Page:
UAVs were named a priority industry in the National 13th Five-Year Plan from 2016 to 2020, with the government subsidizing the adoption of agricultural drones in target pilot provinces. UAVs were also declared a strategic industry in the State Council’s 2017 “New Generation Artificial Intelligence Plan,” which seeks to make China a world leader in AI by 2030, and provides generous funding for related research and development.

The Chinese UAV market, which manufactured 2.9 million drones for an output of 13.6 billion RMB in 2017, is expected to increase eight-fold by 2025. China is already the world’s largest manufacturer and second largest market for civilian drones, selling 70 to 80 percent of drones on the global market. The vast majority of this growth was driven by global drone behemoth Da-Jiang Innovations, or DJI.

Chinese companies design and manufacture over 70 percent of the world’s civilian drones

Its founder is Hangzhou native Wang Tao, also known as Frank Wang, who assembled the first DJI prototype in his dorm room at the Hong Kong University of Science and Technology, before moving to Shenzhen to start the company in 2006. Allegedly, Wang required all job candidates to solder drone parts together by hand, even for positions in marketing and human resources. Refining the technology behind speed controls, motors, and radio modules, his team successfully flew an unmanned chopper around Qomolangma, or Mount Everest, in 2009.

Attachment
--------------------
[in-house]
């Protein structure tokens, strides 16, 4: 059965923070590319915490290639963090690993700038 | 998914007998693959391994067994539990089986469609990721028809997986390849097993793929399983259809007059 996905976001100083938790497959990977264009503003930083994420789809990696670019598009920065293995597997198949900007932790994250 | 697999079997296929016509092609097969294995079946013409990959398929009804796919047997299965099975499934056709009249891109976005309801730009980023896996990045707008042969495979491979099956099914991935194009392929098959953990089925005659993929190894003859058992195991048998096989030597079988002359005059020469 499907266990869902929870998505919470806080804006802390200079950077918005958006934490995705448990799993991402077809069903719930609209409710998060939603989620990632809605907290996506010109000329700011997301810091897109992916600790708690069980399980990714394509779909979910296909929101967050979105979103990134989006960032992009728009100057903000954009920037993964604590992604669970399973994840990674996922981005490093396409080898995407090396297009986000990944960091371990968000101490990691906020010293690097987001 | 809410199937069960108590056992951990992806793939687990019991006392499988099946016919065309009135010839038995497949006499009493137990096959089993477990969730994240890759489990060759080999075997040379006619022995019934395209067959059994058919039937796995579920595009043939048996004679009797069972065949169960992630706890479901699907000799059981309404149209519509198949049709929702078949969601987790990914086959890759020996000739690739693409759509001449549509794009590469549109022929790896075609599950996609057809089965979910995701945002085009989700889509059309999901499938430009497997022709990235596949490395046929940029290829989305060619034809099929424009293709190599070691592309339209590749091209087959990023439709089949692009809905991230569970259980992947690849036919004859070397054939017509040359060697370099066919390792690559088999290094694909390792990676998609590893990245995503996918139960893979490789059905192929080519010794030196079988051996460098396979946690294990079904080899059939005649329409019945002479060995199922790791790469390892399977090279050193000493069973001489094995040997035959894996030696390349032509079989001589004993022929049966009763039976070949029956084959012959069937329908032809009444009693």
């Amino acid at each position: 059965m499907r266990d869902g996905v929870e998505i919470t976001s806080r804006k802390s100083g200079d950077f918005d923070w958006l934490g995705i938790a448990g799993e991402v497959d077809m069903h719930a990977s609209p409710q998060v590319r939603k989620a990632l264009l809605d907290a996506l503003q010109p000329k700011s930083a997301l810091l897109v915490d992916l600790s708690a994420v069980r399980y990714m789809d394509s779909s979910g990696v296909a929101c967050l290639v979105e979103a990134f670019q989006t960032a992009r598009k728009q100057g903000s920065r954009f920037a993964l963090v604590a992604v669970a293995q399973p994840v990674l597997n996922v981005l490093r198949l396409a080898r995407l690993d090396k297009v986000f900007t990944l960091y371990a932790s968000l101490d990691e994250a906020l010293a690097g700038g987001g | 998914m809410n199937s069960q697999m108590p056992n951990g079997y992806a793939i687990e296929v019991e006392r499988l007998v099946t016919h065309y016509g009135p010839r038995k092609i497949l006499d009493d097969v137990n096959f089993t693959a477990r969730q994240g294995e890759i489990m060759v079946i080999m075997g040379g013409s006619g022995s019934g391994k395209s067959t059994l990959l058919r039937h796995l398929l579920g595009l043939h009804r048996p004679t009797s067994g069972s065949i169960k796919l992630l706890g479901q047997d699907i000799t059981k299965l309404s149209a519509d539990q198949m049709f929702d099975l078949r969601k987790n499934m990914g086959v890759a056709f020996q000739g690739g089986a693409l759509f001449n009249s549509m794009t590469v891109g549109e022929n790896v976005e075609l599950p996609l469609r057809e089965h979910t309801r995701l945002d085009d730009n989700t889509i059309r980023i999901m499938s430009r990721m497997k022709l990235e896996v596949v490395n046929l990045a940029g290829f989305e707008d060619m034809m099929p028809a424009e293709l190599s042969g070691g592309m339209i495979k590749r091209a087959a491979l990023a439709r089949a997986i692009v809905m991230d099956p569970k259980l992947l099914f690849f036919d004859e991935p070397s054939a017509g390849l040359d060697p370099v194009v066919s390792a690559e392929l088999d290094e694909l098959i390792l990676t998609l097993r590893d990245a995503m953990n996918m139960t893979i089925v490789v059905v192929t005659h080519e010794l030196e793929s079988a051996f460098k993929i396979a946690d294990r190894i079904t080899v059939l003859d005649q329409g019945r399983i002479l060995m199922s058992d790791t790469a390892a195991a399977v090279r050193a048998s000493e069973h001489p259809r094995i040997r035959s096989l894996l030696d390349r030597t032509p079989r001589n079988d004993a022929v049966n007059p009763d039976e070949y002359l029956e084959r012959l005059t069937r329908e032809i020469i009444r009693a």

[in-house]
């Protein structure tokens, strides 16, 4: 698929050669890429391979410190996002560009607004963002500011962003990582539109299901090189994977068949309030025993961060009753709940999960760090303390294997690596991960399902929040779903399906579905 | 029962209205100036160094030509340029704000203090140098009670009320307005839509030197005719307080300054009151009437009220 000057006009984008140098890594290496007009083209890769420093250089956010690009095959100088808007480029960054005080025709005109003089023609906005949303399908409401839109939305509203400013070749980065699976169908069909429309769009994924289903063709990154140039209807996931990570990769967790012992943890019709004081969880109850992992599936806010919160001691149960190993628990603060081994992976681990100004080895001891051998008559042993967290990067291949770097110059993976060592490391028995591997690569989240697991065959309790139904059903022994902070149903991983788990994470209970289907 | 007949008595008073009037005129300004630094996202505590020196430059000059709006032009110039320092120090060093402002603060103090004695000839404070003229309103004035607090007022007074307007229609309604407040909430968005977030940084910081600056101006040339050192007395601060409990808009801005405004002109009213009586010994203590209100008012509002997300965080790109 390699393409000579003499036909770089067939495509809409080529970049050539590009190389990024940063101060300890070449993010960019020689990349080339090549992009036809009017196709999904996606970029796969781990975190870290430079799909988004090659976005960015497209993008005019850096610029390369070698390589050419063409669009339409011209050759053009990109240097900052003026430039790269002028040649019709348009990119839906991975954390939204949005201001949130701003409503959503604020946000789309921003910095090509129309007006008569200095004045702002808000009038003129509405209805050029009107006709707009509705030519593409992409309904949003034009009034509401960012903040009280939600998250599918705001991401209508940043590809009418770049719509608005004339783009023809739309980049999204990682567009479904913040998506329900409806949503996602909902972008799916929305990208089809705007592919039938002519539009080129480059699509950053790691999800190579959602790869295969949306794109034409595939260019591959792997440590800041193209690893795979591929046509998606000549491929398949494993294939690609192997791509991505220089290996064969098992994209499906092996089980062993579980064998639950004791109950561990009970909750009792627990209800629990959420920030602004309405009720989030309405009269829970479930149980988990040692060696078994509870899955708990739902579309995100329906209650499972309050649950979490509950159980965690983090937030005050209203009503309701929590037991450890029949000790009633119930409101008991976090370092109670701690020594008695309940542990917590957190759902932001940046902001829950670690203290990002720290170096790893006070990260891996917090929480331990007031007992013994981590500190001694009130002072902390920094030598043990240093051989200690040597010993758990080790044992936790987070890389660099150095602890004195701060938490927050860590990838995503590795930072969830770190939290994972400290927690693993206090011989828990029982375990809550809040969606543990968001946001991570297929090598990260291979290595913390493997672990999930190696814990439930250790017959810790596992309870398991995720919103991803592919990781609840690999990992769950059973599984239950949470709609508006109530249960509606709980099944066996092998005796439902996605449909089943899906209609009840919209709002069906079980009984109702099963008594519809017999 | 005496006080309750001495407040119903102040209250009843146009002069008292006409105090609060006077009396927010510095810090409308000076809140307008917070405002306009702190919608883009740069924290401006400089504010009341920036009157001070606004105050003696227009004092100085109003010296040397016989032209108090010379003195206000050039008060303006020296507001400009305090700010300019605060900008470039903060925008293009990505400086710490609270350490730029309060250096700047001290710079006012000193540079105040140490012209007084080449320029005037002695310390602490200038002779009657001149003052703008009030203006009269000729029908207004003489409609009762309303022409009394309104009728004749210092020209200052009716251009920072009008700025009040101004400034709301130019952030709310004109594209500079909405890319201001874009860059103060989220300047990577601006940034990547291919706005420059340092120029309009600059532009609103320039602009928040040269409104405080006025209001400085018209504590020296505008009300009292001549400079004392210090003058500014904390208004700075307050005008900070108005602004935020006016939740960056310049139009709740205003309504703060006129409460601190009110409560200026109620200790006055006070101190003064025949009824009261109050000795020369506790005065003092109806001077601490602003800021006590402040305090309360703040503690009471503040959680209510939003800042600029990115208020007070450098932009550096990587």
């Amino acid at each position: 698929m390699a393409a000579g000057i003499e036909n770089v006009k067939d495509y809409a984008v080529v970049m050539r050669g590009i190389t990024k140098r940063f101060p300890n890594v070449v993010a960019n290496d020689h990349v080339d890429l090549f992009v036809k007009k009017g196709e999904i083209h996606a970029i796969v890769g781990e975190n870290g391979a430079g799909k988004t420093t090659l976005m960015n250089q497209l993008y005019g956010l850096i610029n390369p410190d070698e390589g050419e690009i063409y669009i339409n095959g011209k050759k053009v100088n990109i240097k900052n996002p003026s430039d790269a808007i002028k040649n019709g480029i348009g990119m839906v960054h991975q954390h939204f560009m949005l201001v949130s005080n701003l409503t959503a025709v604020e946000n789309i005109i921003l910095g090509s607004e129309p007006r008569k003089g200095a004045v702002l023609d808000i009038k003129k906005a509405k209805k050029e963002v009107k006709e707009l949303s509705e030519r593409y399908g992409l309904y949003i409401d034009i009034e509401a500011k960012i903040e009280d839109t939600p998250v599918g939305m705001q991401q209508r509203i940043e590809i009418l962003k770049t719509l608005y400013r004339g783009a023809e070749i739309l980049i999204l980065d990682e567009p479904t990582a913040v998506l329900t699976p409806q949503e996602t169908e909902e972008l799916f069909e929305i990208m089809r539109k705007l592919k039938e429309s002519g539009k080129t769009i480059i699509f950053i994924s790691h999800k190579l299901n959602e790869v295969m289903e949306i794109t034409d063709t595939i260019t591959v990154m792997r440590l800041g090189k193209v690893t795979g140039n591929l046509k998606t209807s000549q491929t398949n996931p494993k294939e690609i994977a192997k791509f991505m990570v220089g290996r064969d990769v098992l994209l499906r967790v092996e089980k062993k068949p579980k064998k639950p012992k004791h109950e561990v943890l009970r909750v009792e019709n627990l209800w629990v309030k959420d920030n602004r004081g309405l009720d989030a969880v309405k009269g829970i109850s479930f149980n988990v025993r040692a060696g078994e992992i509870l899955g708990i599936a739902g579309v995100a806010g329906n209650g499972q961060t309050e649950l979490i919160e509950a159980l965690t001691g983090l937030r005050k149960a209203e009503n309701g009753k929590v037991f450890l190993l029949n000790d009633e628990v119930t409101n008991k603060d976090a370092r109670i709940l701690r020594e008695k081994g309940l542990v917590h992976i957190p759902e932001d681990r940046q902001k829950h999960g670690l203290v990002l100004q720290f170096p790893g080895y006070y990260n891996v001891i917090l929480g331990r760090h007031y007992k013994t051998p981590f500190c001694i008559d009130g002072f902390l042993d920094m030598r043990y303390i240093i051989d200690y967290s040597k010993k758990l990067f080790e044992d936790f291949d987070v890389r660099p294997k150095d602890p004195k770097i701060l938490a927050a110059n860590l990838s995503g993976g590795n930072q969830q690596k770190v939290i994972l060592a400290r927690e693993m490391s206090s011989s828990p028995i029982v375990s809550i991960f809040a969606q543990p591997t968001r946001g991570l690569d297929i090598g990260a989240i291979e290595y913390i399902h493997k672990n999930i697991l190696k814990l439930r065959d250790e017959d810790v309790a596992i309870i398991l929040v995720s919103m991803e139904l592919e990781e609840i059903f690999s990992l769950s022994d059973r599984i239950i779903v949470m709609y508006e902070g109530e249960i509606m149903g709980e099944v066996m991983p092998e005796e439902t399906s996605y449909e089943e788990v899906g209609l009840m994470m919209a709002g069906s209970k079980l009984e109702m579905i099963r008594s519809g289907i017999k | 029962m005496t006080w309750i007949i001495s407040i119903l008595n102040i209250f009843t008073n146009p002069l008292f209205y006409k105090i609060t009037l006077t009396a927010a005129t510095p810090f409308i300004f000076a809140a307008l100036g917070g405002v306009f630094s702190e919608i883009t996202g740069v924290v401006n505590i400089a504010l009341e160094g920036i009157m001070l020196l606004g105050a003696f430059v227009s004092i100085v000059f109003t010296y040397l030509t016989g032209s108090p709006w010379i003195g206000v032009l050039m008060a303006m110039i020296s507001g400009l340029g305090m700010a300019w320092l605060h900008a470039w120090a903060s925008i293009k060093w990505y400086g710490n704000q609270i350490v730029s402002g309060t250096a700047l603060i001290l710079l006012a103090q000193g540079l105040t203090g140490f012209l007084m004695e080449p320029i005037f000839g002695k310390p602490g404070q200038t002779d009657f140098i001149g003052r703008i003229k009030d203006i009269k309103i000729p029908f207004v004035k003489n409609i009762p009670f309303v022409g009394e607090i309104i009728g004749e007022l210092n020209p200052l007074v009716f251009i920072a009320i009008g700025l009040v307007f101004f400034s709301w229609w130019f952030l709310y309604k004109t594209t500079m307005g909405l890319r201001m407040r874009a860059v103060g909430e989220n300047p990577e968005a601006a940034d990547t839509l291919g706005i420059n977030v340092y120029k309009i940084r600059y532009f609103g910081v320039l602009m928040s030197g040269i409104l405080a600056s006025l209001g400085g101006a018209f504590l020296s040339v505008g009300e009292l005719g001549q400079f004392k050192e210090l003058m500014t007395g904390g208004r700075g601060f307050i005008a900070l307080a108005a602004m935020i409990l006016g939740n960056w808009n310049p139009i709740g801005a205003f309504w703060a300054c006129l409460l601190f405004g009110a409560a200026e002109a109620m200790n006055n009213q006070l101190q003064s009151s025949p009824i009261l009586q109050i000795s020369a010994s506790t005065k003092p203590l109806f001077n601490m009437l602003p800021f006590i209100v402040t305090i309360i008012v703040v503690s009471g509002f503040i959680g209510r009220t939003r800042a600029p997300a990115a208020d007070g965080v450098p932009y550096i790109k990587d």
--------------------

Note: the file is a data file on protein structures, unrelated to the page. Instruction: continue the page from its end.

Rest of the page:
In a little over a decade, DJI’s drone empire has gone global, edging out US competitors like GoPro, which withdrew from the drone market in 2018; and 3D Robotics, which now designs software for DJI drones instead of making its own. Wang became Asia’s youngest tech billionaire, and the world’s first drone billionaire in 2017.

Heartened by DJI’s astronomical rise, and encouraged by the government’s push for technological progress, China’s burgeoning UAV industry has heated up, with 1,200 drone start-ups popping up in Shenzhen, Guangzhou, Chengdu, and other cities.